- Nevada’s toke tax take: 40% more than expected!
- Corrupt second-generation politico changes tune on marijuana
- Ray Blanco on-site report: Where flowers once bloomed, now it’s bud
- Stocks stall, gold slips, crude rebounds, EMs skid
- King of the hill: U.S. stocks crush the rest of the world
- (More) government numbers that can’t be trusted… in defense of Mychal Kendricks… trying to keep a sense of humor while the world cracks up… and more!
Nevada tax collectors are higher than the moon over the state’s marijuana tax revenues.
“The first full year of legal marijuana sales in Nevada exceeded expectations by 40%,” reports the Associated Press this week. Taxable cannabis sales totaled $530 million, translating to tax revenue of $70 million.
Recreational marijuana became legal in the Silver State on July 1 of last year. As we documented at the time, the business got off to a tortoise-slow start because distributor licenses were handed out only to existing alcohol distributors. (Never underestimate the power of the booze lobby.)
As a result, supply was so limited the governor issued a “statement of emergency” (seriously!), and the Nevada Tax Commission agreed to expand the universe of legal weed distributors.
A year later, the rest is history: “As we move into fiscal year 2019, we expect to see continued growth in the industry by way of additional businesses opening up, and we expect revenues to continue to be strong,” says Nevada Tax Director Bill Anderson.
About 39% of that $70 million tax take goes to schools, the rest to the state’s rainy-day fund.
(Psst… Hey, Nevada politicos… You might want to work on shoring up your pension system. Your future obligations are only 72% funded right now, according to the Tax Foundation. Better than average, but a lot of room for improvement.)
Meanwhile, in the nation’s third most-populous state, the governor has done an about-face on marijuana legalization.
It wasn’t that long ago New York Gov. Andrew Cuomo routinely denounced weed as a “gateway drug” — proving Democrats can be just as obtuse on the subject as Attorney General Jeff Sessions.
But last month, Cuomo gave his backing to a report from the state health department saying the “positive effects” of legalization “outweigh the potential negative impacts.”
The fact Cuomo faces a serious primary challenge from the left this year in the person of actress Cynthia Nixon… and the fact Nixon came out early and often for legalization… is, of course, purely coincidental. Heh…
Amusing aside: Cuomo and Nixon faced off in a debate last night — with an American Sign Language interpreter featured in the corner of the TV screen. When the subject of legalization came up, tens of thousands of TV viewers learned how to sign “marijuana”…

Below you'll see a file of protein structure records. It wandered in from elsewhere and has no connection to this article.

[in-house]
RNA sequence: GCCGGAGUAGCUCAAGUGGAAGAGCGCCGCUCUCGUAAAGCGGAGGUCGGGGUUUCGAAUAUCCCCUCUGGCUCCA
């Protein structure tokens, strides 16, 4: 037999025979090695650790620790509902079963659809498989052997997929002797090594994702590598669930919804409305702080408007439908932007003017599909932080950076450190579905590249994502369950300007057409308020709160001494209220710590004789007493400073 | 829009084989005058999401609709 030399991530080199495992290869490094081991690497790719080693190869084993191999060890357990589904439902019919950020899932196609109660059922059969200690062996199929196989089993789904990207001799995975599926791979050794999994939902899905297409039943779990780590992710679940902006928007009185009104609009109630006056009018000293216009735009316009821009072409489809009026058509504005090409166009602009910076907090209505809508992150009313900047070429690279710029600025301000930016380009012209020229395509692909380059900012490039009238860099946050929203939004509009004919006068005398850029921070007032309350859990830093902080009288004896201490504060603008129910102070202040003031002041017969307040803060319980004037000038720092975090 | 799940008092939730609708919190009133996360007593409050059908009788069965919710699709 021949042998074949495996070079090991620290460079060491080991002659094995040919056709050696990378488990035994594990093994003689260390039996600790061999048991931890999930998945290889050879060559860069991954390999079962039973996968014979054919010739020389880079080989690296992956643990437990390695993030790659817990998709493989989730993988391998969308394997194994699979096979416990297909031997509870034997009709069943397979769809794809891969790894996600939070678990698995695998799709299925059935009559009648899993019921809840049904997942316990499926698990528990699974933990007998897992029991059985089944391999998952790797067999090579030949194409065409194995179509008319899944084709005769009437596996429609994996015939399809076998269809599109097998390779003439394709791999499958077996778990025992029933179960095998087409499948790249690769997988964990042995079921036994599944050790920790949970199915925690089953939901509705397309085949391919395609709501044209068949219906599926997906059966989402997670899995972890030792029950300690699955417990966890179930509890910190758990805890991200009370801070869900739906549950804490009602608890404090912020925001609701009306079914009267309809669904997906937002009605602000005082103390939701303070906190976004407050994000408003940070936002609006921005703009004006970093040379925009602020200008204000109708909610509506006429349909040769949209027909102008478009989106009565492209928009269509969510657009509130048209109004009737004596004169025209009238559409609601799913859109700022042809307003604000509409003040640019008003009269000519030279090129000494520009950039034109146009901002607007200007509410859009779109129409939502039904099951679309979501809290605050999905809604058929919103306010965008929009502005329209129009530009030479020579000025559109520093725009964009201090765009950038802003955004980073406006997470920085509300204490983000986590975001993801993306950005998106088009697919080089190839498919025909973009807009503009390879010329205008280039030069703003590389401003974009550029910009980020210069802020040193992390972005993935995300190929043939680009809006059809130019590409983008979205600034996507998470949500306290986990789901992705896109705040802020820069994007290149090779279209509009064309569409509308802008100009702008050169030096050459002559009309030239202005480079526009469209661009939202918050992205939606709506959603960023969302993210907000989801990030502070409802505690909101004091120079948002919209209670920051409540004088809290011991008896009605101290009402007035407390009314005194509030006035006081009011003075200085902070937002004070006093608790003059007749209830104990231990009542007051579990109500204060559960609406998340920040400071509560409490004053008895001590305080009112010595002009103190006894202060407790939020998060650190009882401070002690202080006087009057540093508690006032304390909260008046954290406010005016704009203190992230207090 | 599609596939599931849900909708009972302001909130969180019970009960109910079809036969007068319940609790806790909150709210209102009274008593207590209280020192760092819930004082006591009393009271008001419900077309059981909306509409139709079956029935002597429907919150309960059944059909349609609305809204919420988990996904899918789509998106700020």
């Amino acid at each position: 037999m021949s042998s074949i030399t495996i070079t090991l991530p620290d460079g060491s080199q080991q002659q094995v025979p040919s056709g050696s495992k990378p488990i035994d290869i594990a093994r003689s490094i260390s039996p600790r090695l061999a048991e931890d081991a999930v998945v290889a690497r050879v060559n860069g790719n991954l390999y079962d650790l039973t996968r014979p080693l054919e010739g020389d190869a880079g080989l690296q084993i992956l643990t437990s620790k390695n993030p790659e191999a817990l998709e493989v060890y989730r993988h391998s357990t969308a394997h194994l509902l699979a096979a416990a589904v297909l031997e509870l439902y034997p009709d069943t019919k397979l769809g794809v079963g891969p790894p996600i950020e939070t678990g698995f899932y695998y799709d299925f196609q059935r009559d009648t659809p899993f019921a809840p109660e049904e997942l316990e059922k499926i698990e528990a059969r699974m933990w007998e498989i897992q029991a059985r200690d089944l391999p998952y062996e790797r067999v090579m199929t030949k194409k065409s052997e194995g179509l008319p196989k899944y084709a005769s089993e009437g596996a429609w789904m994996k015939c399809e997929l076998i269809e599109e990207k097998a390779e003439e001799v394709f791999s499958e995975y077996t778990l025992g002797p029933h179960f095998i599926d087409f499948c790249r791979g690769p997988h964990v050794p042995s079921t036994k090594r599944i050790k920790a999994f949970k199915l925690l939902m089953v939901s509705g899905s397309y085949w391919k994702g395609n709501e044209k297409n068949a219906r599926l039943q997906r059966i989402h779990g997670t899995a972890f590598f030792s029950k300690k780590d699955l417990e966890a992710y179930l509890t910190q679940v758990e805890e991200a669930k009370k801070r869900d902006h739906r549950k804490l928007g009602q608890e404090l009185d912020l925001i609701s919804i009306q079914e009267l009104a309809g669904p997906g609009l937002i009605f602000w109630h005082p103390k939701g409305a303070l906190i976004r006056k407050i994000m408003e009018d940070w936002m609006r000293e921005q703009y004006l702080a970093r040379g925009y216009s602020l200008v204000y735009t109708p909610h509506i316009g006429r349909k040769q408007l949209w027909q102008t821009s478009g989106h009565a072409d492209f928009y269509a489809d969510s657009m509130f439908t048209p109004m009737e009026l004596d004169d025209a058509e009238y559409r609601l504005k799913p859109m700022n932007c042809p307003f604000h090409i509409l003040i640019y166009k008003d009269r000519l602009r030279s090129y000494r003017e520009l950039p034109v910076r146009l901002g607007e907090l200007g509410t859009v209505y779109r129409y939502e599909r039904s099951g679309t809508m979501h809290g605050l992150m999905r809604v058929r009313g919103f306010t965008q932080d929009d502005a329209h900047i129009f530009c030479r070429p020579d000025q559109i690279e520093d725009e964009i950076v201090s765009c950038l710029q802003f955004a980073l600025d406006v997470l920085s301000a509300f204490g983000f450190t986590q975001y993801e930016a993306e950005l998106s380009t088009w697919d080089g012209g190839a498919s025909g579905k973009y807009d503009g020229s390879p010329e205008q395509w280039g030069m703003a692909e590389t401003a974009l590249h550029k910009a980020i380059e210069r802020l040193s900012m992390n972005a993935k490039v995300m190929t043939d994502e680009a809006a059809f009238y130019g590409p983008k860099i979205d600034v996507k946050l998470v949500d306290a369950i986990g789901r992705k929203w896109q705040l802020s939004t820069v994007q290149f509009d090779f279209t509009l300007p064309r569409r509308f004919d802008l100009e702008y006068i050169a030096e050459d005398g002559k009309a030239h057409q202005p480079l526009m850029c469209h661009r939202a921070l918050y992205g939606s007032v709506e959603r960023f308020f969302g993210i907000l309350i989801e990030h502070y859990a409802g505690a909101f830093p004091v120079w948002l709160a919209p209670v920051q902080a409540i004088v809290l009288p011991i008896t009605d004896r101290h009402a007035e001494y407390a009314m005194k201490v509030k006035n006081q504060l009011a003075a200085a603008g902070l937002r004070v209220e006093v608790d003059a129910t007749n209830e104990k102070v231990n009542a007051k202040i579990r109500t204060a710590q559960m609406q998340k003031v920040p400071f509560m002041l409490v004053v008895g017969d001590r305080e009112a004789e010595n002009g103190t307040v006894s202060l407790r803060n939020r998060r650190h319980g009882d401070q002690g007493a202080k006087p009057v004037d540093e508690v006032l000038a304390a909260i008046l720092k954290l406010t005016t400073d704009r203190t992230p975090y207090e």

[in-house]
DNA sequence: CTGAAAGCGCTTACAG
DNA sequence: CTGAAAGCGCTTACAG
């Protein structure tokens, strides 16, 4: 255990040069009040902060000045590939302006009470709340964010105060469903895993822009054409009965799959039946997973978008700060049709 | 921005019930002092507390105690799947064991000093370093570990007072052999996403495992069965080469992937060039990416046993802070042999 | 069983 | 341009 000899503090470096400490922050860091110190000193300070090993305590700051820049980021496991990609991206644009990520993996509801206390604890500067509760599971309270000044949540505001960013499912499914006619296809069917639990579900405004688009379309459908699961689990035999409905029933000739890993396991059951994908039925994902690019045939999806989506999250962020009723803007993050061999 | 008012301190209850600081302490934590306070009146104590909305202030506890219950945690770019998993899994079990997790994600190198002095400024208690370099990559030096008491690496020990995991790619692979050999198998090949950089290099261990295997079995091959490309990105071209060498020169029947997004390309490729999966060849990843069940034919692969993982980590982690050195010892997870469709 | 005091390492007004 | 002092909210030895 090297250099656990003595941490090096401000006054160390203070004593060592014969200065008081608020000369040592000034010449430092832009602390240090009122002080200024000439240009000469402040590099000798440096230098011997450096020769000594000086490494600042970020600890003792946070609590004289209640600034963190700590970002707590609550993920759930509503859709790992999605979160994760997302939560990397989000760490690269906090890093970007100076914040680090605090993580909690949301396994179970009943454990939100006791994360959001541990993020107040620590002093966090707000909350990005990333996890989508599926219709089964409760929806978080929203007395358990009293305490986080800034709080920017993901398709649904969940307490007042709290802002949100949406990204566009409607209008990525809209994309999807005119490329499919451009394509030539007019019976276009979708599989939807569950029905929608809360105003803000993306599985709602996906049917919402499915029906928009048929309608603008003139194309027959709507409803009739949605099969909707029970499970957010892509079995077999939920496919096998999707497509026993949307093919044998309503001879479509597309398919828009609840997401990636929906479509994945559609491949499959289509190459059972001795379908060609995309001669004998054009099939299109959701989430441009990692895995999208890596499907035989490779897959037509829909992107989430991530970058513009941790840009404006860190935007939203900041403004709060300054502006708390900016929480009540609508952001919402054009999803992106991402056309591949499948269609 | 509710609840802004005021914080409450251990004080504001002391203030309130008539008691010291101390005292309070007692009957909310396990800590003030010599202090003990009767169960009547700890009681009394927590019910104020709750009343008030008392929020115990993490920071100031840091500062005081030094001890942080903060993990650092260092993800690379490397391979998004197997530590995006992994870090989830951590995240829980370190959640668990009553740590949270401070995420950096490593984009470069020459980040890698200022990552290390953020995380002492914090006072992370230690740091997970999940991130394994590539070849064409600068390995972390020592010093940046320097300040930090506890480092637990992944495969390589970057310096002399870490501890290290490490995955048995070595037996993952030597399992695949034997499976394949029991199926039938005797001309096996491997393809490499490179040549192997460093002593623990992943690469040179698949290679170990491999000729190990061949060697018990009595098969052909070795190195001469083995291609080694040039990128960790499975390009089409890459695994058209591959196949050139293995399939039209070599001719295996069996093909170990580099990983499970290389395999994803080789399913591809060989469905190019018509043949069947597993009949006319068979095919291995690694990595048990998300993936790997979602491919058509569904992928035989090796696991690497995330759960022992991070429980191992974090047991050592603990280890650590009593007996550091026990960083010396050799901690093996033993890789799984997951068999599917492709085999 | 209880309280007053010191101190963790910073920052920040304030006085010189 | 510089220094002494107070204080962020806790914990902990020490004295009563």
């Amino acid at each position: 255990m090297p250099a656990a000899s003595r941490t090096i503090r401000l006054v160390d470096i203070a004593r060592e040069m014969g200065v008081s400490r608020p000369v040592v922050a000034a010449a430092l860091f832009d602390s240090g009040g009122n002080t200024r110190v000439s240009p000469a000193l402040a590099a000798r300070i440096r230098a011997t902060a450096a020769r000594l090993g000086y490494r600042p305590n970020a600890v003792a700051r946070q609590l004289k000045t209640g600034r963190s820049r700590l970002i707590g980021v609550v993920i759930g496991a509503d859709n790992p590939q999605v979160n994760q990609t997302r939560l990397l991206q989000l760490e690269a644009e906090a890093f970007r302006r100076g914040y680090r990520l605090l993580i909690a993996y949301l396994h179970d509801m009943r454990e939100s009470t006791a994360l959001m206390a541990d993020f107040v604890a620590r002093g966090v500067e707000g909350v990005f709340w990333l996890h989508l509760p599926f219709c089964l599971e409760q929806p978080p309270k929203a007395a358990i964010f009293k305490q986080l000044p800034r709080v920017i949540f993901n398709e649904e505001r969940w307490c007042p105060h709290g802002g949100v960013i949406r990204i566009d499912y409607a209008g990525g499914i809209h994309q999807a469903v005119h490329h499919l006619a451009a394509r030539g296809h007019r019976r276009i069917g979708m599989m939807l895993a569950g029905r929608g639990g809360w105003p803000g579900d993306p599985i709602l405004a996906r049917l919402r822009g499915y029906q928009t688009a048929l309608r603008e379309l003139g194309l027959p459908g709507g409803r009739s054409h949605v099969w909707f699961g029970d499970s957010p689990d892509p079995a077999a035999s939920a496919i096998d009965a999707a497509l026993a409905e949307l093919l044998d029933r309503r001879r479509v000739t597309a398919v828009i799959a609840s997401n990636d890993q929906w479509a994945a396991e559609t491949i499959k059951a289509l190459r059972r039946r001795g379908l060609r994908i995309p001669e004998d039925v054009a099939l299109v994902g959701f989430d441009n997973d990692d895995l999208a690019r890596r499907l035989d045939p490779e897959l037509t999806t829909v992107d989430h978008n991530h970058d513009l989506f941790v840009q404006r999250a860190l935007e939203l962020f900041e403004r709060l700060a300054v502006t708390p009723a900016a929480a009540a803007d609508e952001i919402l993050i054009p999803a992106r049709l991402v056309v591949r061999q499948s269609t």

Back on the other side of the country, “something strange is happening in California’s Salinas Valley,” says our penny pot stock authority Ray Blanco.
A region famous for being the “Salad Bowl of the World” is getting a reputation for a different kind of bowl.
“The change is happening in the greenhouses that dot the valley,” Ray tells us after a recent visit. “Formerly home to fresh flower growers primarily, one local farmer estimates that around 95% of the commercial greenhouse space in the Salinas Valley has been converted to grow legal cannabis.
“At a glance, you may not realize that the farm you’re driving by is home to thousands of cannabis plants. The whole greenhouse structure is surrounded by a tall privacy fence and there’s no signage telling you where you are.”
But once inside, there’s no mistaking…
The Salinas farm Ray visited “was purchased by a major pot proprietor in May, and it’s been working hard to implement infrastructure and make the facility compliant with the California cannabis regulations that go into effect at the start of January.”
Ray says the remarkable thing is that many of these greenhouses have sat vacant since the 1980s… when competition from Asia and Latin America all but destroyed the valley’s cut-flower business. “Now commercial marijuana production means jobs are coming back.”
Ray’s on-site research hasn’t turned up a new buy recommendation yet… but that’s OK, because he has several other picks that are buys right now — ideally either today or tomorrow.
If you have yet to dip your toe into penny pot stocks, here’s where Ray says you can get your start.
And if you already have a bit of experience — or if you have a bigger-than-usual risk tolerance — Ray has some plays in mind for you too.
The major U.S. stock indexes are taking a breather after the S&P 500 and the Nasdaq notched record closes yesterday.
At last check, the Nasdaq is down fractionally at 8,105 while the S&P has shed about a quarter of a percent, to 2,905. The Dow is still holding the line on 26,000, barely.
Bucking the downward trajectory is Amazon — up 1% on the day and now more than $2,000 a share.
Gold’s grip on the $1,200 level is slipping fast, the bid now $1,198. But crude has rebounded big this week — checking our screens, a barrel of West Texas Intermediate is only 19 cents away from $70 again.
For the moment, traders don’t appear too freaked out about the latest emerging-market turmoil: Argentina is asking the International Monetary Fund to release its bailout money ahead of schedule, while Turkey’s central bank is withdrawing some of its emergency support for the country’s banks.
Meanwhile, U.S.-Canada trade talks are making progress; Canadian foreign minister Chrystia Freeland says there’s already a deal on cars. (If you’ve seen Freeland on TV and she looks familiar, she used to work for the Financial Times among other news outlets and made steady appearances as a TV pundit. She was a semi-regular on The McLaughlin Group.)